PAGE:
The bulk of the Museum in below the two ‘pools’ where the towers stood. The basement walls of the former tower site are visible here. Well worth the visit if you are in NYC.
The Japanese Garden in Portland, OR is set in a beautiful park, adjacent to the Portland Rose Garden. Famous for a spectacular, and deceptively small Japanese maple tree, it actually has a lot more to offer. Get there at opening.
Cape Breton Island is on the east end of Nova Scotia. McMillans Cove is a small cove off of the much larger Bras d’Or Lake, a saltwater lake. A great place for quiet family vacations with lots of vacation rentals. A long drive for groceries, though. Cape Breton has a to of interesting cultural sights as well.
This “sub-temple” is part of the Nanzenji Temple in Kyoto. Kyoto is blessed with an abundance of temples, almost too many to see. Nanzenji is at the southern end of the Philosophers’ Walk, and near an old stone aqueduct almost Roman in appearance. This was at the peak of the spring cherry blossom time, but the gardens are also spectacular in the fall. The temple is large, with a foreboding gate at the entrance, but there are many quiet, intimate locations for photography. Expect crowds at the popular seasons, but go anyway.
The Tokyo International Forum was designed by the “starchitect” Rafael Vinoly. You can just walk in to the lobby/atrium area to shoot. The scale of construction, shapes and geometry is unique, and photogenic.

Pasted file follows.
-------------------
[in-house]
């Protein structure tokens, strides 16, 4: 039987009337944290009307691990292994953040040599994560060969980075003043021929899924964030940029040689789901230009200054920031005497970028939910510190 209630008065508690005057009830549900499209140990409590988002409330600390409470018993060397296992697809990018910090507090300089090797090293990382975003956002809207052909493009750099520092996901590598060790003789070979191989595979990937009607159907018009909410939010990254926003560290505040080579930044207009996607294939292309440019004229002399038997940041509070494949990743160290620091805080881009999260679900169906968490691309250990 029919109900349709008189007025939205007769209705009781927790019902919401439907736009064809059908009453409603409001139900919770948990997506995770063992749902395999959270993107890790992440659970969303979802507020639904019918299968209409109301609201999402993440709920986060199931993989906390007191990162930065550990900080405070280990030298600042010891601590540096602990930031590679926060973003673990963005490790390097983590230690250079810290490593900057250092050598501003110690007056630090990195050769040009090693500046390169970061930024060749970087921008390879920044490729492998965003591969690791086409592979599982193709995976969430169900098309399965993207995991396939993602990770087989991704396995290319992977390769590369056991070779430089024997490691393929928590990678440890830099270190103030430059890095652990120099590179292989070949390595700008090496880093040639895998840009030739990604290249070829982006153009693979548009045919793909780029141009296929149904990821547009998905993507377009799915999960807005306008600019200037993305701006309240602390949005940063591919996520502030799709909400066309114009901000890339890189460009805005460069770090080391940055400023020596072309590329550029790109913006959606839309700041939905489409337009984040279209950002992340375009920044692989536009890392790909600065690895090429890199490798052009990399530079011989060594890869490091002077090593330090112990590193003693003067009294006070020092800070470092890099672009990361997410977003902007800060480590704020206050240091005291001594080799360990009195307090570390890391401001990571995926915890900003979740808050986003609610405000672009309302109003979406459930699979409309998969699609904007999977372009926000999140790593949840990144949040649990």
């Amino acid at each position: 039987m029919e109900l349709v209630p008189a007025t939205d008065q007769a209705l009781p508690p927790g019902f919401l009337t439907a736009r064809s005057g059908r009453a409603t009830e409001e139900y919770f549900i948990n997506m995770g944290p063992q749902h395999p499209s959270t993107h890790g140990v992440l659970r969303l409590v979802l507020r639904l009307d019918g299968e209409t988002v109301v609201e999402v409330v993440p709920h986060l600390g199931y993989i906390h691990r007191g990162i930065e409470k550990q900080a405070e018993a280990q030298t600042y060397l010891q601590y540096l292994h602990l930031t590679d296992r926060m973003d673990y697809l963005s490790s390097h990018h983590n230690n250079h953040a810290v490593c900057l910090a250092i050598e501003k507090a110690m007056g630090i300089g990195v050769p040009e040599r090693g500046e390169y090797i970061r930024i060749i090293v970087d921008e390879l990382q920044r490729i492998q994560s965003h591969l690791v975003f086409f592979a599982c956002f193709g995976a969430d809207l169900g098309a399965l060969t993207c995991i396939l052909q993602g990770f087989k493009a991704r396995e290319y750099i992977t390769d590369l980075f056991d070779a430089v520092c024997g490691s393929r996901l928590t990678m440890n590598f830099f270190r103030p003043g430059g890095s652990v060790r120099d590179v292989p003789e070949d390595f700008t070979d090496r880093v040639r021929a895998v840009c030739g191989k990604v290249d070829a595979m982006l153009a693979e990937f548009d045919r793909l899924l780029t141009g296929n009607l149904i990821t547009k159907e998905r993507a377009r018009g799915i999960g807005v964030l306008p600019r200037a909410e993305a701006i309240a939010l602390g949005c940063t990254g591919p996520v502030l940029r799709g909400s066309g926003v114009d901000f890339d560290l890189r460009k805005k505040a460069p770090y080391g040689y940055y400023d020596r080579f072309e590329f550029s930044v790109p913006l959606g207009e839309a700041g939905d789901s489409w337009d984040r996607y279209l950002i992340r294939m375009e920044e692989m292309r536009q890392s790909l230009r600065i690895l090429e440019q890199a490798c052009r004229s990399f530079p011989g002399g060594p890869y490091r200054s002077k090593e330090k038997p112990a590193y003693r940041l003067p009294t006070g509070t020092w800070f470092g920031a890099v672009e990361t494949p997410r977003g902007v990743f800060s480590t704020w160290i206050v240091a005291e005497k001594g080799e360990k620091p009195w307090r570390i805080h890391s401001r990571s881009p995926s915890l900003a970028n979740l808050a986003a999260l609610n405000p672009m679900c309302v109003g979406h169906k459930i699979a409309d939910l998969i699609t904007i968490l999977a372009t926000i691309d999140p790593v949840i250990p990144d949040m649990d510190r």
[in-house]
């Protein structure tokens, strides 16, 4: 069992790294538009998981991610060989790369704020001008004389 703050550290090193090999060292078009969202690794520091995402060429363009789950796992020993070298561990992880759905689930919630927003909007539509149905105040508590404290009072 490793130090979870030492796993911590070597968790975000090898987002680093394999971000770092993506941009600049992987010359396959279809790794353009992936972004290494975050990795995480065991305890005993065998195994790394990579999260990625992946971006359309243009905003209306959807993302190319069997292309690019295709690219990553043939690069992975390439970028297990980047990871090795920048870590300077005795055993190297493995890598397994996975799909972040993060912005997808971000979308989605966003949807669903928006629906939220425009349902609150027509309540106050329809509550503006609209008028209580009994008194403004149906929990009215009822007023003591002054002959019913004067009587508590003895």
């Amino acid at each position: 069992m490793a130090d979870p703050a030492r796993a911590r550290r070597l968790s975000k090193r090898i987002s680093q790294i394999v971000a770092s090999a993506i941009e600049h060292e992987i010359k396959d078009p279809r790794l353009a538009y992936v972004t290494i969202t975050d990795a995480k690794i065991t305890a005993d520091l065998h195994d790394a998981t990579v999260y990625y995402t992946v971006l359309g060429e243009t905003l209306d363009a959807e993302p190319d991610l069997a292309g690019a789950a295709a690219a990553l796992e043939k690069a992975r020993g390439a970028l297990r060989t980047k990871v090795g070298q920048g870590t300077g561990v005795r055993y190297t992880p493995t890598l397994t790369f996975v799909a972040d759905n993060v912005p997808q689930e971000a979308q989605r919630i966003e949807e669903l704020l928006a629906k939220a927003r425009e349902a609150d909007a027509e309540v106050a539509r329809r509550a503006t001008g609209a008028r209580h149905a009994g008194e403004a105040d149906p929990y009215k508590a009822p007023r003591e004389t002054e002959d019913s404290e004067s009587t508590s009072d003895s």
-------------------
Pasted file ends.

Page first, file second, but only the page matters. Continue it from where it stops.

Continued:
Rainbow Falls is a short hike in the Devils Postpile National Monument in Mammoth Lakes, CA. Although the area around the falls has been severely burnt, there was still plenty of water in the falls in late May.
The volcano was in a “glowing” phase, enough to illuminate the steam clouds rising from the crater. It was a lucky guess to get up early and have a clear morning to get this shot, and to have part of the Milky Way.
The Scripps Pier is photographers’ favorite in San Diego at sunset. The beach crowds have left and there is ample, free parking on the road with a short walk down to the beach. Sunsets can be random, though. My unique approach – and old surveyor’s aluminum tripod with a thread adapter (easily available) to convert from 5/8″ to 1/4″ ball head. Certainly heavier than a carbon fiber model, but easier to clean and I don’t worry about getting it in the ocean.